It’s that time of year when we look ahead and make our predictions of what to look for in 2014.
There are some obvious things to watch, of course. The Internet of Things is marching forward, with every device and product looking to connect more fully with consumer need. There’s also a great deal of attention being paid to mobile payment systems. All of this is getting plenty of ink.
However, as I read the lists and discuss the impact with peers and on The BeanCast, I’ve identified five trends that may still be vastly misunderstood. So this is my list of things to watch closely in the coming year:
Generic Top-Level Domains
You may have heard that the top-level domain expansion is about to happen. The press likes to talk about “.walmart” or “.citi” being the new reality for the web, but generic top-level domains (gTLD) are where the real disruption will happen.
The owner of “.hotel” could control an enormous portion of search traffic for the travel industry and the owner of “.auto” could completely control how we find our next car. Plus, when tied to mobile apps, a gTLD can create a virtual walled garden around a search category.
The land grab is on, so brands need to protect their trademark assets now or risk losing significant amounts of web traffic. Also, watch for a side market in risk management to develop as startups like DomainSkate emerge to manage the legal and branding liabilities faced by the enterprise and SMB markets.
Think about mix tapes. They are easy to create, meaningful to the people who make and get them, and a way to both celebrate the original artist and get kudos for yourself as the mixer. Right now the Internet is beginning to burst at the seams with new technologies and platforms designed to tap into this idea.
MixBit is a fascinating example of this. A video platform created by the YouTube founders, it allows you to upload your short clips, share clips with others and then remix them into endless permutations of a final video product. AuthorBee is another nascent platform designed to aggregate many contributions of text (and soon video and pictures), then the owner of a thread can remix the assets into a cohesive story or news feed.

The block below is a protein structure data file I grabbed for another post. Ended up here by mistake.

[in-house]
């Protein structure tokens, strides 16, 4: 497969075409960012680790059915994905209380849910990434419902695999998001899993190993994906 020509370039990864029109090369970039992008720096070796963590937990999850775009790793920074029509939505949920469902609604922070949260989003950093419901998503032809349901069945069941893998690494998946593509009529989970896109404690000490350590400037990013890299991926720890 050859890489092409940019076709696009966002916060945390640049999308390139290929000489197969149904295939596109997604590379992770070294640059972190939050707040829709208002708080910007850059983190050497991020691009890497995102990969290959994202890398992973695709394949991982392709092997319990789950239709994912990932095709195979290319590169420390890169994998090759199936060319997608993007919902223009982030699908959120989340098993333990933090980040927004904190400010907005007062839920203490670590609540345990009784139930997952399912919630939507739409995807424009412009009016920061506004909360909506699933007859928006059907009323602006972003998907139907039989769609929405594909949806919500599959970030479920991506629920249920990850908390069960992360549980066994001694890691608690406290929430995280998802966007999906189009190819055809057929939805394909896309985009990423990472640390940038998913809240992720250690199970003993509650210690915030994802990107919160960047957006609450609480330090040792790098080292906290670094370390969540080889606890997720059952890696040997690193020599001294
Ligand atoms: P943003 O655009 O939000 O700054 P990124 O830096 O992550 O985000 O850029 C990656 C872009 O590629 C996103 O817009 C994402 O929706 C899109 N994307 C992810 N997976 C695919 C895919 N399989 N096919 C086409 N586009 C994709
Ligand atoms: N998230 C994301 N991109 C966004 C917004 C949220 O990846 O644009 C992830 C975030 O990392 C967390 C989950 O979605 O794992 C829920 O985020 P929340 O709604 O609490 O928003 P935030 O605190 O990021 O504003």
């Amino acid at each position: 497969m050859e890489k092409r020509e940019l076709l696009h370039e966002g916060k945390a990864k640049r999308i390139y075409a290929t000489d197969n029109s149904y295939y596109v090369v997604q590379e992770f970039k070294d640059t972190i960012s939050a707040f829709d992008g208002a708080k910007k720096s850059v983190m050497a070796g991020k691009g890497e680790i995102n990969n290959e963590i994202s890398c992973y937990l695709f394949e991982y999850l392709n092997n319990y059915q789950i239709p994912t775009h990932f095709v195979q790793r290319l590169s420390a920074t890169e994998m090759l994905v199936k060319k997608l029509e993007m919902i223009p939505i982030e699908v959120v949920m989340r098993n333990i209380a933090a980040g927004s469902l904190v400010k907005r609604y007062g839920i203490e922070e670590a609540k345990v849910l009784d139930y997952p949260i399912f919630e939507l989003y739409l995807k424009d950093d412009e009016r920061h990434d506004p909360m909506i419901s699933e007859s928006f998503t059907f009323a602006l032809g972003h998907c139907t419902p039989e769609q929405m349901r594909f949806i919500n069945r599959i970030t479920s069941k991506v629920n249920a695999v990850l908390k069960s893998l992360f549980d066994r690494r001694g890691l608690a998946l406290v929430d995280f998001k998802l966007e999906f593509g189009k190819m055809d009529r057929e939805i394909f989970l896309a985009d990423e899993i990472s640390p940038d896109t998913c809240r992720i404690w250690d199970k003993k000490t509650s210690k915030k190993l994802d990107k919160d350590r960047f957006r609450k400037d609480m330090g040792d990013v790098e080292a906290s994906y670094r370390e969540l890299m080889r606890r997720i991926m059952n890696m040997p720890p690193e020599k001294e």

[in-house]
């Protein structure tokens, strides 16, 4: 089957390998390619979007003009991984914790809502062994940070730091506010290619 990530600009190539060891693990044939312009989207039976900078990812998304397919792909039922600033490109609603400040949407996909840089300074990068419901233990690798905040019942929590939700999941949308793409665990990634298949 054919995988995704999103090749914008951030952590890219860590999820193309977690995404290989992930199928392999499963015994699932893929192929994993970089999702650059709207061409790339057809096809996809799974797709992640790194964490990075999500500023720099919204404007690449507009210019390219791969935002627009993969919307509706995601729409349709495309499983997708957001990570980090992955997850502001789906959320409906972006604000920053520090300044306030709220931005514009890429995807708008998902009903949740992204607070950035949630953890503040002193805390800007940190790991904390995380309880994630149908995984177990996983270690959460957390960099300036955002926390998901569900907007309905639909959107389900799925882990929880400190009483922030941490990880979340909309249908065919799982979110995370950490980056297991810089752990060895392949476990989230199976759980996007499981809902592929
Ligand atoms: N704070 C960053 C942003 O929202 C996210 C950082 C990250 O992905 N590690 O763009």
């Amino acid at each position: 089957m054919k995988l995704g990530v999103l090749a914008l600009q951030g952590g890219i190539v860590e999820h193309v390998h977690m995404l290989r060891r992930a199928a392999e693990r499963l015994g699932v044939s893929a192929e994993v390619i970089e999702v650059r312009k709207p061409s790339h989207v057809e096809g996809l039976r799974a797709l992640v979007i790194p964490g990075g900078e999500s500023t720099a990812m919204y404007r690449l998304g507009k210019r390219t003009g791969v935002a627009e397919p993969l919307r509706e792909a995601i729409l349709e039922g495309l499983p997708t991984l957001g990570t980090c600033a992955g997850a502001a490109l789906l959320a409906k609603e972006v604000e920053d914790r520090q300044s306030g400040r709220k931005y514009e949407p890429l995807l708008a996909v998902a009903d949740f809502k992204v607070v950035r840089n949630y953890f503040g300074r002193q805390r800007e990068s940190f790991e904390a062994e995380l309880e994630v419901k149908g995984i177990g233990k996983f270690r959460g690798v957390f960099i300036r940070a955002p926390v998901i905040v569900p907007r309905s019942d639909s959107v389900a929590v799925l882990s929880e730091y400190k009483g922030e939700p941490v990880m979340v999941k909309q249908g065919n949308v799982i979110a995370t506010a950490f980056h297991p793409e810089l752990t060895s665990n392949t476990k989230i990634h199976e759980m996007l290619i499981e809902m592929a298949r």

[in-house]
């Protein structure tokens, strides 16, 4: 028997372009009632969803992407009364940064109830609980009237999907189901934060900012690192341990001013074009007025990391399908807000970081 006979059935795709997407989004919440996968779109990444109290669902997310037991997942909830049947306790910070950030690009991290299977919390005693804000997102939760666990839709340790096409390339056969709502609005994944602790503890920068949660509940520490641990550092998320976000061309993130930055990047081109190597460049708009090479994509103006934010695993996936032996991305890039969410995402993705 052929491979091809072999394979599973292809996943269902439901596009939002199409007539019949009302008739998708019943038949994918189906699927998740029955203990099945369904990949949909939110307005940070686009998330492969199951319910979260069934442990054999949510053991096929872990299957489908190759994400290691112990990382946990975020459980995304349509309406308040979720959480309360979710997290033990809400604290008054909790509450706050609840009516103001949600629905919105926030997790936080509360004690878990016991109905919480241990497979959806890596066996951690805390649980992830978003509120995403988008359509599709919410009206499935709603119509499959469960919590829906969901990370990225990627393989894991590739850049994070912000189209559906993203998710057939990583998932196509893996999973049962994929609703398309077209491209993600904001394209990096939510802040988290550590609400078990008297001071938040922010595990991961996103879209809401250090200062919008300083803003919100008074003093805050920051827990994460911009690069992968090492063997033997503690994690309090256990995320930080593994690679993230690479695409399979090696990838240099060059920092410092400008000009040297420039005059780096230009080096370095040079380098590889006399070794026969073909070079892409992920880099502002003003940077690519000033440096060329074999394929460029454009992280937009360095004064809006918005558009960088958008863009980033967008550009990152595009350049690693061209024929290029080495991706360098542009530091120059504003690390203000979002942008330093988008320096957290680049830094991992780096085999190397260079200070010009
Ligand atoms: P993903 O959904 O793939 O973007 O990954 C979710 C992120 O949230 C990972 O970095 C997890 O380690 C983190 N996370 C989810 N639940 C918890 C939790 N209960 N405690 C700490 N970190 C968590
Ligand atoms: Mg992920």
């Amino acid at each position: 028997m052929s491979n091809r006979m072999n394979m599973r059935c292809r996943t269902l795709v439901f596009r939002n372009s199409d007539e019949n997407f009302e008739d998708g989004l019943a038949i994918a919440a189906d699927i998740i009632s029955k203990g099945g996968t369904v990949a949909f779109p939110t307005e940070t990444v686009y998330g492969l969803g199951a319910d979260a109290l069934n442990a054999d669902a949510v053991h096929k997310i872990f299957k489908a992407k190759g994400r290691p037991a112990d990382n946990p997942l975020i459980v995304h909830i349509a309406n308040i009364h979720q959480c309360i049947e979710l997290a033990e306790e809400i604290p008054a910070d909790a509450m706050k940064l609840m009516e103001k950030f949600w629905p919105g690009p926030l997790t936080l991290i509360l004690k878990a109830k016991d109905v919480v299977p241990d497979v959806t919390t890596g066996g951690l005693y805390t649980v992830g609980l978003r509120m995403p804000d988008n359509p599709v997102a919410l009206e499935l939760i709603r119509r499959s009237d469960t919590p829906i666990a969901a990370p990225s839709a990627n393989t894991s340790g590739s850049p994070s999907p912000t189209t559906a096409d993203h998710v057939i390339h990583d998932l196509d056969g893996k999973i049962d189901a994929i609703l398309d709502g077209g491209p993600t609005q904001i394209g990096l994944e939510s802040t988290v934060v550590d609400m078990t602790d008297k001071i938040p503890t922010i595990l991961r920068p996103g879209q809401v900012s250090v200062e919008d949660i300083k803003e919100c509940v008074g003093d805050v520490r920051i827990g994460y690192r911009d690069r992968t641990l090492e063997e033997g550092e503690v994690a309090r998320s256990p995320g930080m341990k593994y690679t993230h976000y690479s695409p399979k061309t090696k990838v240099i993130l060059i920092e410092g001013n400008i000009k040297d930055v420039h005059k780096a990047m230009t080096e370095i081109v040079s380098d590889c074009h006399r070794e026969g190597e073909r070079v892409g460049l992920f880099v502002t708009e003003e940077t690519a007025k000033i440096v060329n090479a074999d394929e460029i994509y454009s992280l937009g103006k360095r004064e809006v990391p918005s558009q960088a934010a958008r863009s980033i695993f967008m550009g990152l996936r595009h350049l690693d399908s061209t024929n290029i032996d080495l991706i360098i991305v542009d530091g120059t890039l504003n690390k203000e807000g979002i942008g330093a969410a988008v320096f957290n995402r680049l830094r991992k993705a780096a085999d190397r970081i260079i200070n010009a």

This ramping up of collaborative creation is just beginning, but has the potential to redefine how crowd marketing is done, and how media is consumed. It provides a more palatable blending of brand control while still including the user’s input.
End of the “Black Hat” Goldmine
It’s been threatened for years, but the time has finally arrived. With all the browsers now employing some form of do-not-track as a default position, coupled with ongoing privacy concerns, the third-party cookie will soon be completely useless.
Google and Bing are creating their own unique tracking systems to replace the cookie while still protecting users, which will create plenty of problems on its own. However, the biggest disruptions will be among those brands that either intentionally or ignorantly relied too heavily on what are known as “black hat” SEO practices. We can expect sharp traffic declines on those sites as a result, as well as a lot of internal questions from management.
In-Store Mobile Signal Tracking
Websites have always had a huge tracking advantage over physical retail locations. On the web, we often know with great specificity how a person moves through a site, what attracts their eye, where their attention is held and what influences them to buy.
Now startups, like Canadian company Mexia, are bringing that level of detailed tracking to brick and mortar retail operations using the non-identifying signals emitted from mobile phones. These signals can be used to monitor traffic patterns, gauge effectiveness of in-store displays and even deliver and monitor conversion of offers. Plus, with the recent code of ethics that this emerging field has arrived at with privacy hawk, US Senator Chuck Schumer, expect to see rapid deployment and benefit throughout the retail sector in the coming year.
Sharing Platforms Becoming Transactional Platforms
We love to talk about the sharing economy, because it decentralizes things like travel to match availability to need. However, sharing platforms like ride service Uber are beginning to realize their power as transactional platforms as well.
Over the past year, the company has staged promotions that allow users to purchase Christmas trees for delivery or even to buy kittens. While primarily launched as promotional stunts, these moves are proving that sharing platforms can also be used to facilitate great commerce and pose a potential threat to existing payment technology platforms.
Look for a rapid expansion in this area over the next 12 months as experimentation with what’s possible here spreads and grows.